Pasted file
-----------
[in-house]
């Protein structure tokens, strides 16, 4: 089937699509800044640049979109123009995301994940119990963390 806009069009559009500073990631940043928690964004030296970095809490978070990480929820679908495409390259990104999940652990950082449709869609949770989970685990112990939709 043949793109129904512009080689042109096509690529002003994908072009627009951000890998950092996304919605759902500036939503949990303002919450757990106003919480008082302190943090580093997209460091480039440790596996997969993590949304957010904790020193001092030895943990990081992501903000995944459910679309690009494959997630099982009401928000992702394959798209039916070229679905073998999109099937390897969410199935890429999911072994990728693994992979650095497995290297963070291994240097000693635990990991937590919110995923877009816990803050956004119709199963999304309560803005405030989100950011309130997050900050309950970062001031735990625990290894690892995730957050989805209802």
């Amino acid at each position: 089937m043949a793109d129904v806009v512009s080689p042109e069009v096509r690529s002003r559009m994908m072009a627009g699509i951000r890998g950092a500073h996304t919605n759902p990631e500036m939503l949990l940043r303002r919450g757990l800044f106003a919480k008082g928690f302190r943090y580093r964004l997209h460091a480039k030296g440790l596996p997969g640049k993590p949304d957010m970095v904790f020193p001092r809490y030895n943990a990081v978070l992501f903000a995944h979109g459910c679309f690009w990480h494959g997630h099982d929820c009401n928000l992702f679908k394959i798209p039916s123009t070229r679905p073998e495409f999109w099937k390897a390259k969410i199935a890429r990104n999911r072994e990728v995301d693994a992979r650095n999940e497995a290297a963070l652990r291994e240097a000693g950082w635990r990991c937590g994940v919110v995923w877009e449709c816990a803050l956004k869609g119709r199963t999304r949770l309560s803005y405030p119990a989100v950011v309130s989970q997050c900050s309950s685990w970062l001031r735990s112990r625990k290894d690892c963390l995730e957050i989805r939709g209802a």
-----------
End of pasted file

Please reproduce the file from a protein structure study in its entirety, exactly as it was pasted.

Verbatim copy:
[in-house]
């Protein structure tokens, strides 16, 4: 089937699509800044640049979109123009995301994940119990963390 806009069009559009500073990631940043928690964004030296970095809490978070990480929820679908495409390259990104999940652990950082449709869609949770989970685990112990939709 043949793109129904512009080689042109096509690529002003994908072009627009951000890998950092996304919605759902500036939503949990303002919450757990106003919480008082302190943090580093997209460091480039440790596996997969993590949304957010904790020193001092030895943990990081992501903000995944459910679309690009494959997630099982009401928000992702394959798209039916070229679905073998999109099937390897969410199935890429999911072994990728693994992979650095497995290297963070291994240097000693635990990991937590919110995923877009816990803050956004119709199963999304309560803005405030989100950011309130997050900050309950970062001031735990625990290894690892995730957050989805209802």
């Amino acid at each position: 089937m043949a793109d129904v806009v512009s080689p042109e069009v096509r690529s002003r559009m994908m072009a627009g699509i951000r890998g950092a500073h996304t919605n759902p990631e500036m939503l949990l940043r303002r919450g757990l800044f106003a919480k008082g928690f302190r943090y580093r964004l997209h460091a480039k030296g440790l596996p997969g640049k993590p949304d957010m970095v904790f020193p001092r809490y030895n943990a990081v978070l992501f903000a995944h979109g459910c679309f690009w990480h494959g997630h099982d929820c009401n928000l992702f679908k394959i798209p039916s123009t070229r679905p073998e495409f999109w099937k390897a390259k969410i199935a890429r990104n999911r072994e990728v995301d693994a992979r650095n999940e497995a290297a963070l652990r291994e240097a000693g950082w635990r990991c937590g994940v919110v995923w877009e449709c816990a803050l956004k869609g119709r199963t999304r949770l309560s803005y405030p119990a989100v950011v309130s989970q997050c900050s309950s685990w970062l001031r735990s112990r625990k290894d690892c963390l995730e957050i989805r939709g209802a």